4. Turn the dough out and divide in half.
  5. To make free-form cookies: Shape each piece of dough into a disk. One at a time, place between pieces of parchment paper and roll out to a thickness of ¼ inch. It’s the thickness, not the shape, that matters. (I usually go for a rough oval or round.) Peel away both pieces of paper from one piece of dough, then return the dough to one piece of paper and slide it onto a baking sheet (if you don’t loosen the bottom paper, the dough will curl during baking). Repeat with the second piece of dough. Sprinkle the dough with the sugar-salt mixture.
  6. Bake for 14 to 15 minutes, rotating the sheets top to bottom and front to back at the midway mark, or until the cookies are set — the edges will be more set than the center, which might still have a bit of give when gently prodded. Slide each cookie slab, still on the parchment, onto the counter. Using a pizza wheel or a knife, cut the big cookie into as many cookies of whatever shape you like. I cut it into strips about 1 inch wide and then cut these diagonally so that I end up with diamond-shaped cookies. Slide the cookies, still on the paper, onto a rack to cool to room temperature.
  7. To make slice-and-bake cookies: Roll each piece of dough into a log that’s 12 inches long. Wrap well and freeze for at least 1 hour, or refrigerate for at least 2 hours.
  8. When you’re ready to bake, preheat the oven as on page 203. Slice each log ⅓ inch thick and place the cookies about an inch apart on two baking sheets lined with parchment paper or silicone mats. Sprinkle with the sugar-salt mixture.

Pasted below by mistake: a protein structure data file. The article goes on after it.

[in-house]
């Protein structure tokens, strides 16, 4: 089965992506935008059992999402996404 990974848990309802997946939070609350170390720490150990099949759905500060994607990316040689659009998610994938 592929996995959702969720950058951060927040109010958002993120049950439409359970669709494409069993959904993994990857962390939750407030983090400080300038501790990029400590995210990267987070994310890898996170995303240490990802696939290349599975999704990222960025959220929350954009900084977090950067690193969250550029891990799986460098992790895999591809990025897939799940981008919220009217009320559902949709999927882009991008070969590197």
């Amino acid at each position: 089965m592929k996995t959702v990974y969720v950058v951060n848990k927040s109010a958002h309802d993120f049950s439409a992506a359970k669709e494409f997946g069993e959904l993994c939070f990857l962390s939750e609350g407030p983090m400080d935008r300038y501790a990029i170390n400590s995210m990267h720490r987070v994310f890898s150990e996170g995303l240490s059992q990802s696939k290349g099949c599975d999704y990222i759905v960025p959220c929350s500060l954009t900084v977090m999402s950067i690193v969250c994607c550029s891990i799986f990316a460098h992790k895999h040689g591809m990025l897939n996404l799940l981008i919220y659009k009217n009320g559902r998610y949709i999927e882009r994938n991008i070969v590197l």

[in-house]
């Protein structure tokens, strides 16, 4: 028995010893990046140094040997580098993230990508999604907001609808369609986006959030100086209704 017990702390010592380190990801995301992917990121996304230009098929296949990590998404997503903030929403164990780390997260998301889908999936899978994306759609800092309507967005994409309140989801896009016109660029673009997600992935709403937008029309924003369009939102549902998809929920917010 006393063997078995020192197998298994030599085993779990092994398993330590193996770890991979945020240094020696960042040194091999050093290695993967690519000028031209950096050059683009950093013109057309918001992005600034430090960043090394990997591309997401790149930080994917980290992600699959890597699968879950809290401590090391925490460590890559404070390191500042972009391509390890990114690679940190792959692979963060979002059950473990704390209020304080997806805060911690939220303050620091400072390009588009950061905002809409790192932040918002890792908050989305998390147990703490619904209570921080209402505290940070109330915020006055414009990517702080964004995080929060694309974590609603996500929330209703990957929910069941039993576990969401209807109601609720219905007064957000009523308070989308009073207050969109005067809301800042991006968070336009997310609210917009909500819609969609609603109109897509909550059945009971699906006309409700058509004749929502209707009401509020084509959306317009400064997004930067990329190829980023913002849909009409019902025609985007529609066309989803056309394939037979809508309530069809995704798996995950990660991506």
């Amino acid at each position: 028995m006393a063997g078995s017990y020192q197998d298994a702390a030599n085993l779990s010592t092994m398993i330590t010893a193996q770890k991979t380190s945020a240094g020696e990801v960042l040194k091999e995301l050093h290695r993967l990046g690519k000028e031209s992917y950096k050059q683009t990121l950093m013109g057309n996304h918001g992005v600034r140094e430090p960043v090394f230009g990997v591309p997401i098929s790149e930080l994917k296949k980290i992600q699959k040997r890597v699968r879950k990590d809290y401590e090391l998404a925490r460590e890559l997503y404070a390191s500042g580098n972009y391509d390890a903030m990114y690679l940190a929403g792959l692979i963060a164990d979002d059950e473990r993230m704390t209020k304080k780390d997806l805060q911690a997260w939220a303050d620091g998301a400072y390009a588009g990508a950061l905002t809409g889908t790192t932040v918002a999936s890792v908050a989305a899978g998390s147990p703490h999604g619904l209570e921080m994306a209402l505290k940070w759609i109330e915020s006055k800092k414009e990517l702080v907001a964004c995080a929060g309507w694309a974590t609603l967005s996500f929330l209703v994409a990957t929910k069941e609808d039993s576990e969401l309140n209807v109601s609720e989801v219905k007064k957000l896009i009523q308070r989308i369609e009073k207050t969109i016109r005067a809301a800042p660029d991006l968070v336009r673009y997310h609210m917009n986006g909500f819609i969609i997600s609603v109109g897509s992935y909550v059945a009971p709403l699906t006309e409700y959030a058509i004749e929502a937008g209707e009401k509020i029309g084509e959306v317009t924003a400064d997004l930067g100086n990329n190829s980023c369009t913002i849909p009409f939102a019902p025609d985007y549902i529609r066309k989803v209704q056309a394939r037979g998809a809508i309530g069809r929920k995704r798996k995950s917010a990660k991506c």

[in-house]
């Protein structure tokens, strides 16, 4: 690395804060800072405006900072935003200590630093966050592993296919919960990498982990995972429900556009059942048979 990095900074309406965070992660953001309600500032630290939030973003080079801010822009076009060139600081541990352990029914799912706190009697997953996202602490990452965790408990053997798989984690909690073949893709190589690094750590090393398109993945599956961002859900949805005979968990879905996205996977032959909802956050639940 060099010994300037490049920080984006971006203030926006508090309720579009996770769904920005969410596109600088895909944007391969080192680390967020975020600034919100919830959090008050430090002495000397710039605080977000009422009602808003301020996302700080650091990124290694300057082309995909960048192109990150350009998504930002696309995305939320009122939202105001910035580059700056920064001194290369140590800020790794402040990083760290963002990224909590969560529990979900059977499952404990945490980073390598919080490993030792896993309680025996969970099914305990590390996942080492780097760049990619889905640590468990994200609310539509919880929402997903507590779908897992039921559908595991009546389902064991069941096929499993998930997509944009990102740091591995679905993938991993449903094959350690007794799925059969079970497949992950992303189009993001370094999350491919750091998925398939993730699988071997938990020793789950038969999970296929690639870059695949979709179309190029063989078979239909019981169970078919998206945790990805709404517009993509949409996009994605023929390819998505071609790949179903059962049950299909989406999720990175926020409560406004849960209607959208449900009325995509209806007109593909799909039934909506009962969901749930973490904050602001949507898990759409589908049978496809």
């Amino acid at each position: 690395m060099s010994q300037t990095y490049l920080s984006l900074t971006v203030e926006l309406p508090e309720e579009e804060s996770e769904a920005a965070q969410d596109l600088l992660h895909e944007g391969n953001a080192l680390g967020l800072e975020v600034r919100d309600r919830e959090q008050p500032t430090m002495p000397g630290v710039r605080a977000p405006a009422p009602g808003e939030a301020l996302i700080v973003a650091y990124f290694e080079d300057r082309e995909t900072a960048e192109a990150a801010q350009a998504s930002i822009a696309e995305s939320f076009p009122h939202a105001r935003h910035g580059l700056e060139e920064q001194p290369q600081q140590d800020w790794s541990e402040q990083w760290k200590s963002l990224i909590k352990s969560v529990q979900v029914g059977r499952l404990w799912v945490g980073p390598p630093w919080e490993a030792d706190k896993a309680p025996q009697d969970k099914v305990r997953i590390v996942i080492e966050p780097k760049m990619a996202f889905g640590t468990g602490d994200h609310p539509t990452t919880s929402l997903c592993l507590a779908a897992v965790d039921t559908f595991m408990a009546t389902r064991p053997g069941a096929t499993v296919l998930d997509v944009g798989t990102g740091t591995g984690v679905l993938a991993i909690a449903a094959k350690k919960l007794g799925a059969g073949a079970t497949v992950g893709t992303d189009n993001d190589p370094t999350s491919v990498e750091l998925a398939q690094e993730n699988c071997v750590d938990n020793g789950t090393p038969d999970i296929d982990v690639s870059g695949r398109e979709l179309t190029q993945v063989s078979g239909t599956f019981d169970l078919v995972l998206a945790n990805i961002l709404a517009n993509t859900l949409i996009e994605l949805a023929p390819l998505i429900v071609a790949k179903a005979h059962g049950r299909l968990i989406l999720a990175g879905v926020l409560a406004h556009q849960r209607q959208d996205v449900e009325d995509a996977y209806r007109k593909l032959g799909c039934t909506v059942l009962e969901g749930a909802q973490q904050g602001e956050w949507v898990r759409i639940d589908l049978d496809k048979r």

9. Bake for 11 to 12 minutes, rotating the sheets top to bottom and front to back at the midway mark until the cookies are firm around the edges and give slightly when pressed in the center. Transfer the cookies to racks to cool completely.
Storing
  1. If you’d like, you can freeze the dough, either rolled out or shaped into logs, for up to 2 months; be certain to wrap it well. The logs can also be refrigerated for up to 3 days. The cookies can be baked (or sliced and baked) straight from the freezer; add a minute or two to the baking time. The cookies will keep covered at room temperature for about 4 days; they can be frozen, well wrapped, for up to 2 months.
Notes
  1. *The amount of free-form cookies made will depend on how you cut them. In my batch I wound up with about 50.
  2. **While the original recipe calls for granulated kasha, such as Wolff's medium granulation, I used buckwheat cereal, which is milled buckwheat groats and appears to be a similar product (if not entirely the same).
  3. Recipe from Dorie's Cookies by Dorie Greenspan. (Note: I made the cookies using the weight measurements given in the book. Some of the volume conversions are different than what I typically use, so the volume measurements given here are the ones given by Dorie's book rather than the standard conversions I use. This is the perfect example of why measuring by weight is always more accurate!